South Korea on Sunday reported the smallest rise in coronavirus infections in three weeks, remaining under 200 for a fourth consecutive day as tighter restrictions cap a second wave.
The Korea Centers for Disease Control and Prevention (KCDC) reported 167 cases of the new coronavirus for the 24 hours through midnight on Saturday, down from 168 the previous day.
That brings the country's total infections to 21,177 with 334 Covid-19 deaths. Success in crushing early outbreaks was partially reversed after a wave infections among members of a church spread when they attended a political rally in mid-August.
Daily infections have hovered below 200 for four days after peaking at 441 in late August, as tougher social distancing curbs have taken effect.
The measures have included unprecedented restrictions on eateries in the Seoul area, where the spread is concentrated, banning onsite dining after 9 p.m. and limiting coffee and bakery franchises to takeout and delivery all day.
The government on Friday extended the curbs until Sept. 13, saying more time is needed to induce sharper drops in new infections.
"With stricter social distancing rules, new coronavirus cases have continued to drift down and we expect to see drops in new cases," Sohn Young-rae, a spokesman for the South Korean Ministry of Health and Welfare, said in a briefing.
Sohn urged people to continue to follow social distancing guidelines for another week by refraining from going outside and having meetings to further curb the outbreak.
Health authorities recommended that people should not return to their hometowns or visit relatives for the Chuseok holiday, Korea's Thanksgiving holiday and one of the country's largest, which starts at the end of September and lasts until early October.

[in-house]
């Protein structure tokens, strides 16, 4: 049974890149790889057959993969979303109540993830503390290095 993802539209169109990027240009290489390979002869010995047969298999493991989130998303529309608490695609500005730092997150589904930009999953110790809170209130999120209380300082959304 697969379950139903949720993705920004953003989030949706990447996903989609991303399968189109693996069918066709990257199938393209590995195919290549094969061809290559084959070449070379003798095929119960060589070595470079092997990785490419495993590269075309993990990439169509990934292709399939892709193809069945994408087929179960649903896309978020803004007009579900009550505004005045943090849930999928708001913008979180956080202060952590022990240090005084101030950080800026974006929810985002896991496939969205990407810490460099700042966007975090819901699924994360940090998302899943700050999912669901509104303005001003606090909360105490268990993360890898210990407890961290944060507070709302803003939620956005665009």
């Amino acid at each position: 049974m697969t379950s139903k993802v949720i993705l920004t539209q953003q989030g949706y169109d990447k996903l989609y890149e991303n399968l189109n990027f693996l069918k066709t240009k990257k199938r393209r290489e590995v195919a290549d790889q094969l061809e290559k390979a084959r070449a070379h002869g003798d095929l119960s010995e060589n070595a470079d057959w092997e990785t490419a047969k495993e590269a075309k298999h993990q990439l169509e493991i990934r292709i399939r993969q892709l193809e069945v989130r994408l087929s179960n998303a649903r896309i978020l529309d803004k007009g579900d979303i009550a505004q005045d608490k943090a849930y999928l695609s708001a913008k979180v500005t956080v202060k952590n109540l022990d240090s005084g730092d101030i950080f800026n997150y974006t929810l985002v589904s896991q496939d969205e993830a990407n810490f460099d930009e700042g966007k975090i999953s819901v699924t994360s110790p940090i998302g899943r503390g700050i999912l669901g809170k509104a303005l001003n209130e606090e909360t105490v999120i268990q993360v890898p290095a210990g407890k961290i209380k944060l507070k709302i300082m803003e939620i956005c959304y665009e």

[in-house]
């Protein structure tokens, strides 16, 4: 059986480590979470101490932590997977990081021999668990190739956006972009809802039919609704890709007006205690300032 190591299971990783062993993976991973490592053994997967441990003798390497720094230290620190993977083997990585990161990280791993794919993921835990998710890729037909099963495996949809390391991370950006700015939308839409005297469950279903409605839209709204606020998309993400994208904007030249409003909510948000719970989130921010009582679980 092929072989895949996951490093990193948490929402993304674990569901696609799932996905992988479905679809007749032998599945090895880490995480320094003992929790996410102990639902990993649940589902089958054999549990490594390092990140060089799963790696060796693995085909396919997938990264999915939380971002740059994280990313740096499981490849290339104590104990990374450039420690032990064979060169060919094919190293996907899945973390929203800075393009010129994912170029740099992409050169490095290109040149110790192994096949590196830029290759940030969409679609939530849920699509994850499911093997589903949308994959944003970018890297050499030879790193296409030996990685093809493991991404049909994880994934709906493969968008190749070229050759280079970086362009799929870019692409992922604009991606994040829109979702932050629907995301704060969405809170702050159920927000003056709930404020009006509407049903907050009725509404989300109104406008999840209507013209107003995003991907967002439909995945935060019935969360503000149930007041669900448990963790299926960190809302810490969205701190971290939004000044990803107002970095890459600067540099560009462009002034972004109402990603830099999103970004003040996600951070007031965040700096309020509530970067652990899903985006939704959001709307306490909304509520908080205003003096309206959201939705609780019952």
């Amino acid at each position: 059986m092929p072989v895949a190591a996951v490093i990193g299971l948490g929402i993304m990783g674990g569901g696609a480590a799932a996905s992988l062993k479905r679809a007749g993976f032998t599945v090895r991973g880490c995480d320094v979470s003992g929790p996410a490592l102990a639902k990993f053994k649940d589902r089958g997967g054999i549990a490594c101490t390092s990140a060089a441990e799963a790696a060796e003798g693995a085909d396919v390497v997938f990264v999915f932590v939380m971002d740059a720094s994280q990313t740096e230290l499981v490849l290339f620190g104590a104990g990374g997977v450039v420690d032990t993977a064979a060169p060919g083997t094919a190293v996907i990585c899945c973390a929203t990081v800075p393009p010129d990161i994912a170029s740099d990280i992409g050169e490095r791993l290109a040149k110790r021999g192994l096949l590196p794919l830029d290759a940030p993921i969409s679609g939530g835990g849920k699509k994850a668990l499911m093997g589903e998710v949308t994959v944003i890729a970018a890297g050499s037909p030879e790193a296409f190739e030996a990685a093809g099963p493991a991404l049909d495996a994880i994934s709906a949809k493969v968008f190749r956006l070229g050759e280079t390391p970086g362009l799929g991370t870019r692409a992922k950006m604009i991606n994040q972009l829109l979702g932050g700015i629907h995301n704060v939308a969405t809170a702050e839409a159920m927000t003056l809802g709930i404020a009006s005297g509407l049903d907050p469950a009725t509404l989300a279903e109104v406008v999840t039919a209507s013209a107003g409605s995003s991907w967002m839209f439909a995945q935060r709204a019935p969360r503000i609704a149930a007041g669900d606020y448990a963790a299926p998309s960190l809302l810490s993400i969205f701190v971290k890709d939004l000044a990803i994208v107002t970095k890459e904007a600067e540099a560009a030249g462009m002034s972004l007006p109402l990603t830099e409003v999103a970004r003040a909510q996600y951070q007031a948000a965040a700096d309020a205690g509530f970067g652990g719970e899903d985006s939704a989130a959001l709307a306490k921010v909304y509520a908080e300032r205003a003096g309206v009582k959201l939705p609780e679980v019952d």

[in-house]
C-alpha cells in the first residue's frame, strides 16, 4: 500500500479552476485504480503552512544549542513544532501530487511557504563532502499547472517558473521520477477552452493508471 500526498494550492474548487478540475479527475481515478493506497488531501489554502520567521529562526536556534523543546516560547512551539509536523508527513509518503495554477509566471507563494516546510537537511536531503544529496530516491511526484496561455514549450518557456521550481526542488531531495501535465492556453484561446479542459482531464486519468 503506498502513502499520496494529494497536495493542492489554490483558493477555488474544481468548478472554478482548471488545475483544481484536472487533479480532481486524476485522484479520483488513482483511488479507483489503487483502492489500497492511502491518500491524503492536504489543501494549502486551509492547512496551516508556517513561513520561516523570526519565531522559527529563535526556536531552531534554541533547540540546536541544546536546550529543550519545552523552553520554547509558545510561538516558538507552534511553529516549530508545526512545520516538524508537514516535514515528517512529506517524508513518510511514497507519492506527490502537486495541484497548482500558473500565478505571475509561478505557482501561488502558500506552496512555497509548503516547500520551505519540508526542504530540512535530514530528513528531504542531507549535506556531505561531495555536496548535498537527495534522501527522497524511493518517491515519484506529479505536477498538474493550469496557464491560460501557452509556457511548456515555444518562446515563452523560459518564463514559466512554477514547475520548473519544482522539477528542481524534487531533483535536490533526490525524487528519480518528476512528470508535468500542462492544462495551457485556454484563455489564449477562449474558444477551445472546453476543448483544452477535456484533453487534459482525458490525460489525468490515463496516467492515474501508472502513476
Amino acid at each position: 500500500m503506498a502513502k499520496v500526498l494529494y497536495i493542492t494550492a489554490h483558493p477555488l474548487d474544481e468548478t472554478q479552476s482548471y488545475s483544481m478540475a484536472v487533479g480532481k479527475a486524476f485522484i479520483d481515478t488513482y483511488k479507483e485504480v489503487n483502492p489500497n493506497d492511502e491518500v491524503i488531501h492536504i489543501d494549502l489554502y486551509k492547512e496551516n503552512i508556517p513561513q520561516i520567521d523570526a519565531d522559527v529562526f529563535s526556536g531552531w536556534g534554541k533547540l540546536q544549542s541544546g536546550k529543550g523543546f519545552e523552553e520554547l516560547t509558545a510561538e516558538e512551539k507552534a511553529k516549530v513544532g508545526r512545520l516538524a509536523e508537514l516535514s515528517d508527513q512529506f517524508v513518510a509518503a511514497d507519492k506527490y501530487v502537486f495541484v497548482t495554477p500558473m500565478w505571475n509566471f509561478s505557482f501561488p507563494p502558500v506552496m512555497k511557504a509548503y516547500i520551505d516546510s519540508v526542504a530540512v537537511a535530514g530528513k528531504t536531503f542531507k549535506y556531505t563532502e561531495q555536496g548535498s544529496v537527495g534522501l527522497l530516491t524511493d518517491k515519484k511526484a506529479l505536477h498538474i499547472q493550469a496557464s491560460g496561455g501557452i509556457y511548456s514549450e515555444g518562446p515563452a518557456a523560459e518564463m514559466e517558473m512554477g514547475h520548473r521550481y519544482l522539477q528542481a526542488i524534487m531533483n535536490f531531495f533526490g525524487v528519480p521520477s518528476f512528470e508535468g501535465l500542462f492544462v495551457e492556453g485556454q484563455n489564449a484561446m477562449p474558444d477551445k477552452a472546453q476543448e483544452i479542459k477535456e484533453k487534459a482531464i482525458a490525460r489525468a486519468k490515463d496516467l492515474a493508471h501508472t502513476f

Health authorities said they are not planning on restricting people from going to their hometowns during the holiday.
South Korea's efforts to fight the coronavirus have been complicated by a strike of 16,000 interns and resident doctors who oppose the government's plans to reform the medical sector to better handle future epidemics.
The country's top medical body agreed on Friday with the government to end the walkout, only to face an immediate backlash from trainee doctors who rejected the deal and continued the strike.
The trainee physicians are likely to return to work on Monday, Yonhap news agency reported on Sunday.
The South Korean government and the ruling Democratic party on Sunday agreed to pursue a fourth supplementary budget worth more than 7 trillion won ($5.90 billion), most of which would be funded by treasury bonds, a Democratic party spokesperson said in a statement.
The party plans to submit the budget plan to parliament this week for implementation before the Chuseok holiday in order to provide emergency support for people impacted by the coronavirus.